Iowa regents recommend no tuition hikes amid ‘unprecedented’ COVID-19 uncertainty

The state Board of Regents’ recommendation not to increase tuition comes as the public university presidents report a financial toll on their institutions of around $200 million.


Lily Smith

Regent President Mike Richards listens during the state Board of Regents meeting at the University of Northern Iowa in Cedar Falls on Friday, November 15, 2018.

Kelsey Harrell, News Reporter

May 4: The state Board of Regents did a first reading of the proposed tuition and mandatory fees for the 2020-21 academic year, the proposed rates will remain flat amid the novel coronavirus pandemic and the financial uncertainty that has resulted.

A final reading and vote on the tuition and fees for the three regent universities will be done during a June 4 meeting.


The state Board of Regents on Thursday unveiled a plan recommending no hikes in tuition and fees for the 2020-21 academic year amid spread of the novel coronavirus and the resulting financial uncertainty, straying from the annual increases outlined in its multiyear tuition model. 

The proposal comes after Iowa’s three public university presidents on Thursday reported a financial toll on their institutions of around $200 million from responding to the spread of COVID-19. As they project enrollment declines particularly from new first-year and international students, holding tuition rates steady would mean a decline in tuition revenue.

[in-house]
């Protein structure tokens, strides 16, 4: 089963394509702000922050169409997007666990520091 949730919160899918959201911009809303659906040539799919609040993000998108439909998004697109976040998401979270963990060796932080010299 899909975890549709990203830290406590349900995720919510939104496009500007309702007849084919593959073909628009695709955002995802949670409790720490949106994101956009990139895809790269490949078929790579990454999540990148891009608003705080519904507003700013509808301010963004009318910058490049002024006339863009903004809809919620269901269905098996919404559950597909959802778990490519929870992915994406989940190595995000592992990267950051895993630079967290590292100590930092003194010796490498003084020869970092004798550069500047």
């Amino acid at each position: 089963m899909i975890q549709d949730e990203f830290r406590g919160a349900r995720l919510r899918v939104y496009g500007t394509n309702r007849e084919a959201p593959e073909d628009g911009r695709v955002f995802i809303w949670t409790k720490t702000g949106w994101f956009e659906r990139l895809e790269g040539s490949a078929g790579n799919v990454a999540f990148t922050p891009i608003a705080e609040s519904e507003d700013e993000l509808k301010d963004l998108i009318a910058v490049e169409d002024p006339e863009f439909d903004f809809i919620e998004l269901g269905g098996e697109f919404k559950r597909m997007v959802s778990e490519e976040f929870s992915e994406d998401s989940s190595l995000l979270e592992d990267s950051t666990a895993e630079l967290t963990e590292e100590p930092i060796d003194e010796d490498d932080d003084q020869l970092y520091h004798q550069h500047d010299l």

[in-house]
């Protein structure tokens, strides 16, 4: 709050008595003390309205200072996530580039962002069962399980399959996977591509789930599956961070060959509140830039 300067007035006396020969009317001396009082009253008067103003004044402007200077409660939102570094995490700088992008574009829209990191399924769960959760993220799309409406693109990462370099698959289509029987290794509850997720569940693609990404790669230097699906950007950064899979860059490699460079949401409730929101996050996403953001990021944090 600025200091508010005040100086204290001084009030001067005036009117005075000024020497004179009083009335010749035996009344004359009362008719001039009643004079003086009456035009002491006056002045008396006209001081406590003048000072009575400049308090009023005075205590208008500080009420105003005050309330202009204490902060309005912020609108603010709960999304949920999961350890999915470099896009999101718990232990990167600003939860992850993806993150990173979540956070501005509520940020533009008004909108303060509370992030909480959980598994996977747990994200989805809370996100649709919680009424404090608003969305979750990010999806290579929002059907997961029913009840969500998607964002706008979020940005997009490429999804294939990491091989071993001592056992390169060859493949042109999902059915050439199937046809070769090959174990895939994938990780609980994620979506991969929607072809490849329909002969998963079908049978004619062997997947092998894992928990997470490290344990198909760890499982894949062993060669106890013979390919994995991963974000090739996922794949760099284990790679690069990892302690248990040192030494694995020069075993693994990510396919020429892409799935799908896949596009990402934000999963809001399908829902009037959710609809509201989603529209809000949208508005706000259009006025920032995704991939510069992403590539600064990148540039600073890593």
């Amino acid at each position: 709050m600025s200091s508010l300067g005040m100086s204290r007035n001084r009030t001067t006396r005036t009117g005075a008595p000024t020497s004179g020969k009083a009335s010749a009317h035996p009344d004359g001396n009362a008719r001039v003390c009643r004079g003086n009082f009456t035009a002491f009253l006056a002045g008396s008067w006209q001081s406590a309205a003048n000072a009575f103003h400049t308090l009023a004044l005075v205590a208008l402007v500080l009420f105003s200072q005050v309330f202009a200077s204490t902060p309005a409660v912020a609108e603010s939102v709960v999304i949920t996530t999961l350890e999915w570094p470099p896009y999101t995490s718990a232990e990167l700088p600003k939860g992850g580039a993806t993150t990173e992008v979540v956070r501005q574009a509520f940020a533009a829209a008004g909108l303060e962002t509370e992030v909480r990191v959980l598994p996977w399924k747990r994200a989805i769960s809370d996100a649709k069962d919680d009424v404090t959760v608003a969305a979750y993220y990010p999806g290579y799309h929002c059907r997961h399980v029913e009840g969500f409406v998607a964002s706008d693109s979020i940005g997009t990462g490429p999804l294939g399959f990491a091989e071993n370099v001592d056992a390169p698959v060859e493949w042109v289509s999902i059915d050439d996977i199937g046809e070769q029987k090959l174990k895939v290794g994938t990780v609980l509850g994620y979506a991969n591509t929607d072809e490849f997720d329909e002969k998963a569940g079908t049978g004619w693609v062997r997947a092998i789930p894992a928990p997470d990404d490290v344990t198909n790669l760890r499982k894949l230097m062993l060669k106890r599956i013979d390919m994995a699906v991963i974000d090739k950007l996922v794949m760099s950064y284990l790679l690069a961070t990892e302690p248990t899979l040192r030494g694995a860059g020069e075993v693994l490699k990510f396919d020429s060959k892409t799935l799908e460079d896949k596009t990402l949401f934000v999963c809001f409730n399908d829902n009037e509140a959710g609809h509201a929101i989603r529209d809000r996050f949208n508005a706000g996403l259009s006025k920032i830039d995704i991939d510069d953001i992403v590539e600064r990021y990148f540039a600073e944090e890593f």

However, the tuition proposal states the governing board may re-evaluate tuition rates for the spring 2021 semester in the fall “as more information becomes available.”

A first reading of the proposed tuition rates will take place during a virtual meeting May 4. The regents vote on the rates at their June 4 meeting. 

“The COVID-19 epidemic is unprecedented. Like every other facet of society, our public universities have undergone massive disruptions, which affect all of our students, faculty and staff,” regents documents stated. “… It is important that our students, families and our institutions have as much financial predictability as possible. Therefore, it is recommended there be no increases in tuition rates or mandatory fees.”

RELATED: University of Iowa president reports around $76 million in expenses, losses from COVID-19 response

The multiyear tuition model was created to keep tuition-rate increases consistent and regent universities competitive with their peer institutions while providing students and families with predictability in planning their finances. The model outlines a range of base tuition increases that factor in the level of state funding provided in a given budget year amid the trend University of Iowa officials call “generational disinvestment” in public higher education.

Under the model, resident undergraduate tuition rates increase by 3 percent per year if state appropriation requests are funded. If the state does not provide any additional funding, tuition increases by 3 percent plus Higher Education Price Index.

The 2019-20 academic year was the first year of the model, and resident undergraduate students at the UI and ISU saw a 3.9 percent tuition increase, while nonresident undergraduates saw a 1 percent increase. 

Both universities are ranked low in their peer groups when it comes to tuition rates for resident and nonresident students, according to regent documents.